Music as the Language of Emotion: A Lecture Delivered in the Whittall Pavilion of the Library of Congress, December 21, 1950

Music as the Language of Emotion: A Lecture Delivered in the Whittall Pavilion of the Library of Congress, December 21, 1950

Music as the Language of Emotion: A Lecture Delivered in the Whittall Pavilion of the Library of Congress, December 21, 1950

Music as the Language of Emotion: A Lecture Delivered in the Whittall Pavilion of the Library of Congress, December 21, 1950

Excerpt

ALL FORMS of art are thought of as involving some kind or degree of emotion either through direct arousal or through indirect representation. In this regard music is often assigned first place. "Music stands quite alone," said Schopenhauer in his penetrating treatise on art. "It is cut off from all the other arts. It does not express a particular and definite joy, sorrow, anguish, delight, or mood of peace, but joy, sorrow, anguish, delight, peace of mind themselves , in the abstract, in their essential nature, without accessories, and therefore without their customary motives. Yet it enables us to grasp and share them in their full quintessence."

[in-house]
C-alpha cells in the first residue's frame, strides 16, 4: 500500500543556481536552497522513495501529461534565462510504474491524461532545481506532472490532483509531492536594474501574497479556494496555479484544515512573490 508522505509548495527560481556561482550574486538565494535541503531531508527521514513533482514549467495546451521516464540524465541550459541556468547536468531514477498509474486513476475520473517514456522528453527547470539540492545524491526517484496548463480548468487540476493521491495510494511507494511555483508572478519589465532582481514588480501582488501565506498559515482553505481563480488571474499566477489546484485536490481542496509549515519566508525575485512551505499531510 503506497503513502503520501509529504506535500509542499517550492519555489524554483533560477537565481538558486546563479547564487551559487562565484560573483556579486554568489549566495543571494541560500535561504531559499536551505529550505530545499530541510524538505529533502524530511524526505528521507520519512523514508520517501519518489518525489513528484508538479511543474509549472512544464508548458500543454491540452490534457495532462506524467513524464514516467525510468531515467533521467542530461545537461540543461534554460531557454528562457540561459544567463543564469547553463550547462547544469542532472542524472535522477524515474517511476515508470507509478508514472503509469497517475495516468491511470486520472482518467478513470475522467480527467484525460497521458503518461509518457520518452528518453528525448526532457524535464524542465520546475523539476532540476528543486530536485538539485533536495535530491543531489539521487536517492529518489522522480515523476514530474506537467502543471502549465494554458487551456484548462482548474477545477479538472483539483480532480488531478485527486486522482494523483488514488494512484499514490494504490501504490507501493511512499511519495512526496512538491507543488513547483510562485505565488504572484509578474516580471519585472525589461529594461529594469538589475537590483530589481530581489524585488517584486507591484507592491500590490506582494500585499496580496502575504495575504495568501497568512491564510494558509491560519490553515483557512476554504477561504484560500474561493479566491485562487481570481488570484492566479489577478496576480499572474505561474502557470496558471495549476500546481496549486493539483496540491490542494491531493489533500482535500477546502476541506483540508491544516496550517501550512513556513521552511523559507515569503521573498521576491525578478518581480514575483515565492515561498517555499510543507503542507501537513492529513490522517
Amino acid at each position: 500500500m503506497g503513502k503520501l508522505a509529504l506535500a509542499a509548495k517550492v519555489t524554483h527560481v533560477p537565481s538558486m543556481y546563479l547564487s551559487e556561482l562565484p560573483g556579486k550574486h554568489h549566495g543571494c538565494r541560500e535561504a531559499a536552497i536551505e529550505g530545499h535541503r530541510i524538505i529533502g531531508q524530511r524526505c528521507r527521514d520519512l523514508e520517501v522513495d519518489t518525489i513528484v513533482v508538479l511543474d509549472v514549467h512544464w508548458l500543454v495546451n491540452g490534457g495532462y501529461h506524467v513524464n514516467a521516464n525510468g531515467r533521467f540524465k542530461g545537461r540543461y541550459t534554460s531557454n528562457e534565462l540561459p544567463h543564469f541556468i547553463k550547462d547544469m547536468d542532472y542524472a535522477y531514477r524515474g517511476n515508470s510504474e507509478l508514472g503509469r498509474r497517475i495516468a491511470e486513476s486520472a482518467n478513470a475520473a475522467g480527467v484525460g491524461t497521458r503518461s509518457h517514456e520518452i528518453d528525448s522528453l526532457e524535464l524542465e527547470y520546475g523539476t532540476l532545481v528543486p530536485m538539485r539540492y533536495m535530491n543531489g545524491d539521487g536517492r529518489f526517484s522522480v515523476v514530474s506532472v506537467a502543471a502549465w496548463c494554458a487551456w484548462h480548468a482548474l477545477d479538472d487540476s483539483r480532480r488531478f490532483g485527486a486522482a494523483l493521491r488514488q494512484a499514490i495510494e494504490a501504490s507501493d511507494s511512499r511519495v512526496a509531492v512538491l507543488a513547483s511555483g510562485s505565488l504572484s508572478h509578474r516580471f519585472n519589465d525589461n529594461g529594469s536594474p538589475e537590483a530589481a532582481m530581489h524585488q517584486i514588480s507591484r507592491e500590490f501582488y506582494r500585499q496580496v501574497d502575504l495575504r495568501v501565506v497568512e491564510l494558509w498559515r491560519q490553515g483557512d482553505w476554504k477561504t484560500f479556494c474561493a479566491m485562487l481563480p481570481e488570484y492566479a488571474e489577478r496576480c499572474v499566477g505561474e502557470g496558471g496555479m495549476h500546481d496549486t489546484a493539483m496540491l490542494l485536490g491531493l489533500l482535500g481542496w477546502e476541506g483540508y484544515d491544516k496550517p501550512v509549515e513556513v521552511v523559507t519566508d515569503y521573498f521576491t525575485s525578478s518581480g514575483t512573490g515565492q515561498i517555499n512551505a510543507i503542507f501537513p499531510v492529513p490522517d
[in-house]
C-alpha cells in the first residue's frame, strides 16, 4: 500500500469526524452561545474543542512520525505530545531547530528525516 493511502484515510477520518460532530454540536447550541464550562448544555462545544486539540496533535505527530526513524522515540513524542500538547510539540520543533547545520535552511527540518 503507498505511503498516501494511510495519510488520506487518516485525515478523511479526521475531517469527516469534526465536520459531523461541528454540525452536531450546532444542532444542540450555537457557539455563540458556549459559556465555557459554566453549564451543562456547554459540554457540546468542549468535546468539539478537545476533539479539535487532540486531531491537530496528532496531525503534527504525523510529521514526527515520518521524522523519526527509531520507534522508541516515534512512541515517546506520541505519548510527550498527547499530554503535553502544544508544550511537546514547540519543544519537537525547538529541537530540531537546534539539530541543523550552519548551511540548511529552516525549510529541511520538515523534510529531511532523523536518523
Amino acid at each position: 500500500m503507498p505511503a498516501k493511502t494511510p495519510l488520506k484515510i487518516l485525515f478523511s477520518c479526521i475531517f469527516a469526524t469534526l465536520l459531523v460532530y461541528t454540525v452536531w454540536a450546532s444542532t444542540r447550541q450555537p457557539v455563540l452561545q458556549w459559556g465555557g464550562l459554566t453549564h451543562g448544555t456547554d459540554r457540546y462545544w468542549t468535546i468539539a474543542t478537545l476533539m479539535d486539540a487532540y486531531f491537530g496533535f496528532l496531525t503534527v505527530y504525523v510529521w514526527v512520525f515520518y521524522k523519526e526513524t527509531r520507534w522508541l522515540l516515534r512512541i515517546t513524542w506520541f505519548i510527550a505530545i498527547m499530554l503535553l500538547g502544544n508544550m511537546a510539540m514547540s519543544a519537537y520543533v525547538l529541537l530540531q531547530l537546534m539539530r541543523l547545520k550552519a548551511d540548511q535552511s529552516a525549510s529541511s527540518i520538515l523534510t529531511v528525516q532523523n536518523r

It is not an easy matter to explain what it means psychologically to say that music is the language of emotion. The problem is no easier if the same question is raised, as it has been ever since the days of Greek philosophy, about emotion in relation to any other form of art. The Aristotelian concept of Katharsis in connection with the drama has been taken to mean the purging of emotion by the engrossment of the spectator in the events portrayed on the stage. The context in which Katharsis is treated makes it impossible to know, however, whether Aristotle meant to imply that the emotion is actually aroused, or whether it is only represented or known by inference, or whether perhaps it is merely grasped intellectually as the sort of experience that real people would have if they were involved in the drama. In the tomes written since Aristotle, confusion has only become worse confounded, so that today the various answers to the question as to how emotion is related to art, and especially to music, are all more or less unsatisfactory.

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